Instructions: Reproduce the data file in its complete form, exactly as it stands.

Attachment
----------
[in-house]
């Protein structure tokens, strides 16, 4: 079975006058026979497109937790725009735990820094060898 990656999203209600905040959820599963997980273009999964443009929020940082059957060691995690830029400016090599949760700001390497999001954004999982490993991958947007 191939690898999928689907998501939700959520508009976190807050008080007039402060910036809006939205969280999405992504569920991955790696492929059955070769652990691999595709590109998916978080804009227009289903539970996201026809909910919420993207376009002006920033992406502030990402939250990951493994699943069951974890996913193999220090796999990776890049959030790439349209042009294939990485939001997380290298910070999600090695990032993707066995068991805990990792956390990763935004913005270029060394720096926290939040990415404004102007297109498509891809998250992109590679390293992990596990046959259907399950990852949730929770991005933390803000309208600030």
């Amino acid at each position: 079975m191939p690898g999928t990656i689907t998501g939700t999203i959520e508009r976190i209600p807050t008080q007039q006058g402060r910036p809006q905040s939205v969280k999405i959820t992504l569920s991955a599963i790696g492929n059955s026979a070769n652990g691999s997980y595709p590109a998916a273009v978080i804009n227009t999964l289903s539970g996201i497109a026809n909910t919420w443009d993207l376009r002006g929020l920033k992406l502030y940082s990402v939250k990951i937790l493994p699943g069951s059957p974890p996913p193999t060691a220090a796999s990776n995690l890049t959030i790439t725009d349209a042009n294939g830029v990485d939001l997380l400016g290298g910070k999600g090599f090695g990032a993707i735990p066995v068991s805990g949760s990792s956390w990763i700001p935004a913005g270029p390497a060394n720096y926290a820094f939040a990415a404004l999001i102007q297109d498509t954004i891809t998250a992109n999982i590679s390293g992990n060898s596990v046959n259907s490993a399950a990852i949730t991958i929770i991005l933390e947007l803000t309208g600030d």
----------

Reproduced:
[in-house]
């Protein structure tokens, strides 16, 4: 079975006058026979497109937790725009735990820094060898 990656999203209600905040959820599963997980273009999964443009929020940082059957060691995690830029400016090599949760700001390497999001954004999982490993991958947007 191939690898999928689907998501939700959520508009976190807050008080007039402060910036809006939205969280999405992504569920991955790696492929059955070769652990691999595709590109998916978080804009227009289903539970996201026809909910919420993207376009002006920033992406502030990402939250990951493994699943069951974890996913193999220090796999990776890049959030790439349209042009294939990485939001997380290298910070999600090695990032993707066995068991805990990792956390990763935004913005270029060394720096926290939040990415404004102007297109498509891809998250992109590679390293992990596990046959259907399950990852949730929770991005933390803000309208600030």
């Amino acid at each position: 079975m191939p690898g999928t990656i689907t998501g939700t999203i959520e508009r976190i209600p807050t008080q007039q006058g402060r910036p809006q905040s939205v969280k999405i959820t992504l569920s991955a599963i790696g492929n059955s026979a070769n652990g691999s997980y595709p590109a998916a273009v978080i804009n227009t999964l289903s539970g996201i497109a026809n909910t919420w443009d993207l376009r002006g929020l920033k992406l502030y940082s990402v939250k990951i937790l493994p699943g069951s059957p974890p996913p193999t060691a220090a796999s990776n995690l890049t959030i790439t725009d349209a042009n294939g830029v990485d939001l997380l400016g290298g910070k999600g090599f090695g990032a993707i735990p066995v068991s805990g949760s990792s956390w990763i700001p935004a913005g270029p390497a060394n720096y926290a820094f939040a990415a404004l999001i102007q297109d498509t954004i891809t998250a992109n999982i590679s390293g992990n060898s596990v046959n259907s490993a399950a990852i949730t991958i929770i991005l933390e947007l803000t309208g600030d």